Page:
The CDC reports that 1 in 7 infants exposed to Zika during pregnancy developed a birth defect or abnormality related to the virus.
Zika transmission from mother to unborn child during pregnancy is known to potentially cause Zika-associated birth defects such as microcephaly, eye abnormalities, hearing loss, and developmental delays. While Zika virus transmission is less prevalent in the United States in 2018, it is critical to research the long-term implications of congenital Zika, to better prepare for future infections.
A new report published in Vital Signs by the Centers for Disease Control and Prevention (CDC) found that 1 in 7 children > 1 years that were born from women with laboratory-confirmed Zika or potential Zika infection during pregnancy were identified as having either a Zika-associated birth defect, a neurodevelopment abnormality, or both as a result of congenital Zika virus. Some of these health issues were not noticeable at birth and became apparent as the infants grew older.
The data were obtained from the US Zika Pregnancy and Infant Registry (USZPIR), which includes information pertaining to pregnancies with laboratory evidence of confirmed or possible Zika virus infection and their infants.
This first-of-its-kind analysis focused on a population of 1450 children living in US territories including Puerto Rico and the US Virgin Islands who turned 1 year old prior to February 1, 2018. Receipt of reported follow-up care was observed in this population. Additionally, investigators reviewed data to identify Zika-associated birth defects and neurodevelopmental abnormalities possibly associated with congenital Zika virus infection.
Of the 1450 children included in the analysis, 87 (6%) had at least 1 Zika-associated birth defect, which is a more than 30-fold increase over the baseline (0.16%) frequency of brain and eye abnormalities potentially related to Zika infection among infants. Furthermore, 136 (9%) of children had a neurodevelopmental abnormality thought to potentially be associated with congenital Zika. The data indicate 20 (1%) children had both a Zika associated birth defect and a neurodevelopmental abnormality.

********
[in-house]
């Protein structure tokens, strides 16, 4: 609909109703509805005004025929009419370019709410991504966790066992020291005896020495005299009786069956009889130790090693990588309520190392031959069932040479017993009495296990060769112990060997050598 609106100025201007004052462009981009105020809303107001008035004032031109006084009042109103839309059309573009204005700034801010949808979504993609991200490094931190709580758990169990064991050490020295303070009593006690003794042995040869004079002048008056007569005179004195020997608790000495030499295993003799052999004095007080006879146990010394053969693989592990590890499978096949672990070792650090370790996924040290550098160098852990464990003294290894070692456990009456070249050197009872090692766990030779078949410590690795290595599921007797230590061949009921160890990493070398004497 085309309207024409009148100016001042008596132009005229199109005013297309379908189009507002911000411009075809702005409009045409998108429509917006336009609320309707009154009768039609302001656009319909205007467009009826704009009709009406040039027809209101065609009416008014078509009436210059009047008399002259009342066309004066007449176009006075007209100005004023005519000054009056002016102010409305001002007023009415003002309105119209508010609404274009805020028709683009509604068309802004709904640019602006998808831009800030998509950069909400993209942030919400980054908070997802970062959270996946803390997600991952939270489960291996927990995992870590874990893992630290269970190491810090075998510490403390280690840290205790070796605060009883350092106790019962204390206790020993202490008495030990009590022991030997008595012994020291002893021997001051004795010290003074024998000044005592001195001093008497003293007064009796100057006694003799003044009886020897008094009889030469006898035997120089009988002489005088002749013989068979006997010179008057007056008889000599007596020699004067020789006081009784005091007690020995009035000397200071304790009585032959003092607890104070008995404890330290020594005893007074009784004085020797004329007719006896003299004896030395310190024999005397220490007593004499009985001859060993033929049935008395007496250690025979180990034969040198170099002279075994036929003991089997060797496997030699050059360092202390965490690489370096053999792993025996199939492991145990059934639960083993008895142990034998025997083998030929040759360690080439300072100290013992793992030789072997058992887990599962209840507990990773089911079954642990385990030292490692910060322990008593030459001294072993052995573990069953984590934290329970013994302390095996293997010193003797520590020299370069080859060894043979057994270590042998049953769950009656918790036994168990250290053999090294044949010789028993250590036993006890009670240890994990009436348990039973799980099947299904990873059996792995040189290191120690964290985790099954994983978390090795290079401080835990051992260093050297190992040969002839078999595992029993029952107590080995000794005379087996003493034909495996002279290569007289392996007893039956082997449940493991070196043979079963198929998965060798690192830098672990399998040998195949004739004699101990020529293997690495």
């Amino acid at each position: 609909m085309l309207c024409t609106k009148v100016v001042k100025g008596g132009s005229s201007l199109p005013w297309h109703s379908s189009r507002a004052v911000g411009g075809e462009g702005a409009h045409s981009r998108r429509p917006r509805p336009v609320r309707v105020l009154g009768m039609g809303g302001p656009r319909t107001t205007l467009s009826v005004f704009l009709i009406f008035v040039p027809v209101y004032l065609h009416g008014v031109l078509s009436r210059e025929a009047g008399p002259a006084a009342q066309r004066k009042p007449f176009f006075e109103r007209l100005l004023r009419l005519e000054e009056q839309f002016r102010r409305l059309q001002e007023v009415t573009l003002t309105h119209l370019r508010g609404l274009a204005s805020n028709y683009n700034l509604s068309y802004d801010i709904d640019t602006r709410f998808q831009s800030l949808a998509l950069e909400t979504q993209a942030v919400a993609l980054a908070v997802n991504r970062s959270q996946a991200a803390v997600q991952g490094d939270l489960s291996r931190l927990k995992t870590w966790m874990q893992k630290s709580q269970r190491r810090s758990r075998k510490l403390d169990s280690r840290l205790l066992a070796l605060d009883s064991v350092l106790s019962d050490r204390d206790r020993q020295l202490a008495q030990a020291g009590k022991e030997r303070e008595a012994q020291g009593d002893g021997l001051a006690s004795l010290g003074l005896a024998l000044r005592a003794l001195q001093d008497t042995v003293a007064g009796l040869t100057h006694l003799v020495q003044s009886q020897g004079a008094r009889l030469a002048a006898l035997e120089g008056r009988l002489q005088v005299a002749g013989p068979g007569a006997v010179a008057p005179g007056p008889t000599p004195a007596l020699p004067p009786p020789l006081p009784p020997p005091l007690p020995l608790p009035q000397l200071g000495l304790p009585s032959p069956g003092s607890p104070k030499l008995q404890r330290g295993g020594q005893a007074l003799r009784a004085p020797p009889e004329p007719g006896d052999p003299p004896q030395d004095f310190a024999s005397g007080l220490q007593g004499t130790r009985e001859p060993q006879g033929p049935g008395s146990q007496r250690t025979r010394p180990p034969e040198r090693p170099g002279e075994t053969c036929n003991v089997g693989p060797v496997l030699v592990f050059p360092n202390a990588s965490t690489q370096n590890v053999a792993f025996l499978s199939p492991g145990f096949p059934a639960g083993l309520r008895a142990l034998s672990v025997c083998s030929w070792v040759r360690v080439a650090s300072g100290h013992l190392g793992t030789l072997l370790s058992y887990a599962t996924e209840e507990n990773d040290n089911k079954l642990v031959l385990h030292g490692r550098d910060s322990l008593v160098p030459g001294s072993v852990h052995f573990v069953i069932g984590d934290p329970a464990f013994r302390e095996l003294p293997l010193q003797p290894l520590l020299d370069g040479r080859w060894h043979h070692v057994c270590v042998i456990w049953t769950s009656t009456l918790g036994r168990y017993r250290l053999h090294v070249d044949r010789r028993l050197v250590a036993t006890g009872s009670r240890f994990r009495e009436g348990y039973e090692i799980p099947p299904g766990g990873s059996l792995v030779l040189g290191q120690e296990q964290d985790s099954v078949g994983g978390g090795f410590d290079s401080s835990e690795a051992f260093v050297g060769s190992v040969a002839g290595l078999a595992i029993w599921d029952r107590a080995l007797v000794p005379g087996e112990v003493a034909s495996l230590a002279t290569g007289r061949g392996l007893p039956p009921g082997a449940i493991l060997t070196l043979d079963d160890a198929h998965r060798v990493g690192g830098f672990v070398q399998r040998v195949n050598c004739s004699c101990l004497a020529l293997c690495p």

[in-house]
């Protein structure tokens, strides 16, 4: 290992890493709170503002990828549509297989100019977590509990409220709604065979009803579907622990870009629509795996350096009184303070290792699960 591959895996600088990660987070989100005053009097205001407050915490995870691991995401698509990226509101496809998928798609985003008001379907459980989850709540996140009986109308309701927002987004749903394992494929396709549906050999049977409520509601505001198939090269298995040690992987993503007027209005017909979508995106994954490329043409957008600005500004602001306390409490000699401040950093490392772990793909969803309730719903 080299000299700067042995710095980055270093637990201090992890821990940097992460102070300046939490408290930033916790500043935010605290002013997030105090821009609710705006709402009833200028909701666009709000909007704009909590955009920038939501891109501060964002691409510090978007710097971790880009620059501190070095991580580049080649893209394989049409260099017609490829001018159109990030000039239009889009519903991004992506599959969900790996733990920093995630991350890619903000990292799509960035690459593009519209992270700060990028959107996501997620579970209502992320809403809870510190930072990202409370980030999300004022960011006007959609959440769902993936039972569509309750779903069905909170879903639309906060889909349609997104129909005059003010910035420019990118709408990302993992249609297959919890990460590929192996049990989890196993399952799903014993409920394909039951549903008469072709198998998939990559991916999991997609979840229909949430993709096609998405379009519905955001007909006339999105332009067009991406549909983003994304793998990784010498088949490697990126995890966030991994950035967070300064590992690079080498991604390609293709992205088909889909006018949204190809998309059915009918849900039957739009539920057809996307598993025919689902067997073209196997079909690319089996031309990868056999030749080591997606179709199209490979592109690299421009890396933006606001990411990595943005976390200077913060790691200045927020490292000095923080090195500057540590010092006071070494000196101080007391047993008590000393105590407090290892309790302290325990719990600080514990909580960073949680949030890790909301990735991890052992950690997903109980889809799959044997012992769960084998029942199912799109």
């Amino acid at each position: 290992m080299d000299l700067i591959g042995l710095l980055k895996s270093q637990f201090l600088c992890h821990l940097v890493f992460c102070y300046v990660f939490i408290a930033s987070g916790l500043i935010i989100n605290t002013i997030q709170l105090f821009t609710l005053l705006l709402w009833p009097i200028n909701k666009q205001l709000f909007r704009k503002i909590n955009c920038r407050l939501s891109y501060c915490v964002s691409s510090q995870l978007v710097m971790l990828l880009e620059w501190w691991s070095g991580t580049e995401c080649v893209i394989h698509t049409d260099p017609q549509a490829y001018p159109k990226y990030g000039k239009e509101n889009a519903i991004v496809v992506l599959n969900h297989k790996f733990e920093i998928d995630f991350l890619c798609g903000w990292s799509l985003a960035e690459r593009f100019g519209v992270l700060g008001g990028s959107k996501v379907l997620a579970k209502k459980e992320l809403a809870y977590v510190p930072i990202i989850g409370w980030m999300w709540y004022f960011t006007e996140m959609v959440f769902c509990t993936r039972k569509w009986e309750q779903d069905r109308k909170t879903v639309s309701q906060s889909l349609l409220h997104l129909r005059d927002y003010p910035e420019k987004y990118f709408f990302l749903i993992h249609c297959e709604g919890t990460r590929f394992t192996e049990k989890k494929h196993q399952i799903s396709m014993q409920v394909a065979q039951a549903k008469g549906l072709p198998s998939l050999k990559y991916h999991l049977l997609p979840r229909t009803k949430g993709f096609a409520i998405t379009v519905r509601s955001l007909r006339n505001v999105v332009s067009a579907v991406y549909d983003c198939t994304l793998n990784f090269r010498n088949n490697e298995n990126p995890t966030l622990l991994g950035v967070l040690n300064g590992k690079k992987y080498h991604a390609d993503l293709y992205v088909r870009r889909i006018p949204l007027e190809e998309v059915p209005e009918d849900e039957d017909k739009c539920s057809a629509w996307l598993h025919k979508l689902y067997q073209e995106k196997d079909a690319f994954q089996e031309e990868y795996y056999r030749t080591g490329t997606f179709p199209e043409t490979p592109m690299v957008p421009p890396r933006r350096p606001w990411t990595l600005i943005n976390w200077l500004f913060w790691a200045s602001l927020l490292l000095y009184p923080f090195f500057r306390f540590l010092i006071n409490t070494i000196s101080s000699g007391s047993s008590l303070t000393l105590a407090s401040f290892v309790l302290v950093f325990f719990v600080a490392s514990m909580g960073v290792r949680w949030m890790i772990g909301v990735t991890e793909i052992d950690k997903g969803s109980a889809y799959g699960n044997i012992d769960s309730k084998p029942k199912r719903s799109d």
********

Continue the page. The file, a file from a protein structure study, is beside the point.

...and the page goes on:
As for follow-up care, of the 1450 children assessed, 95% had at least 1 physical examination with a health care provider after 2 weeks of life, 76% underwent a developmental screening or evaluation, and 60% had neuroimaging. Additionally, 48% underwent an automated auditory brainstem response-based hearing test and 36% received an ophthalmologic evaluation.
Importantly, among the 1386 children who did not have microcephaly identified at birth, 822 (59%) received neuroimaging, including 14 (2%) who had at least 1 brain anomaly identified, the authors write. Furthermore, among the 494 (46%) of children who received an ophthalmologic evaluation, 12 (2%) had at least 1 eye anomaly identified. As such, the investigators conclude that if these infants did not receive this follow-up care, their anomalies would have gone undetected.
Early detection of abnormalities is essential for improving health outcomes in children; to do that, careful monitoring and evaluation of children born to mothers with laboratory evidence of confirmed Zika virus infection during pregnancy is needed. Early referral to intervention services has the potential to improve outcomes in these patients as some abnormalities associated with Zika can be reversed. For example, if a child has issues with their vision, he/she could receive a prescription for corrective glasses, which could prevent further damage from occurring.
The CDC is encouraging all health care providers to be cognizant of potential birth defects or abnormalities in young children that could have been exposed to Zika during pregnancy.
“It is essential that health care providers who care for children have access to information regarding maternal exposure to Zika virus infection during pregnancy,” the authors write in the report. “This will improve the identification of children born to mothers with laboratory evidence of confirmed or possible Zika virus infection during pregnancy so that they can receive recommended post-natal evaluations.”
The CDC has updated the recommendations for preventing the sexual transmission of Zika, according to Tuesday’s telebriefing. Previous recommendations suggested that couples with a male partner who has the virus or traveled to an area with Zika use a condom or avoid having sex for at least 6 months. The new recommendations suggest condom use for 3 months following a male partner’s exposure to Zika.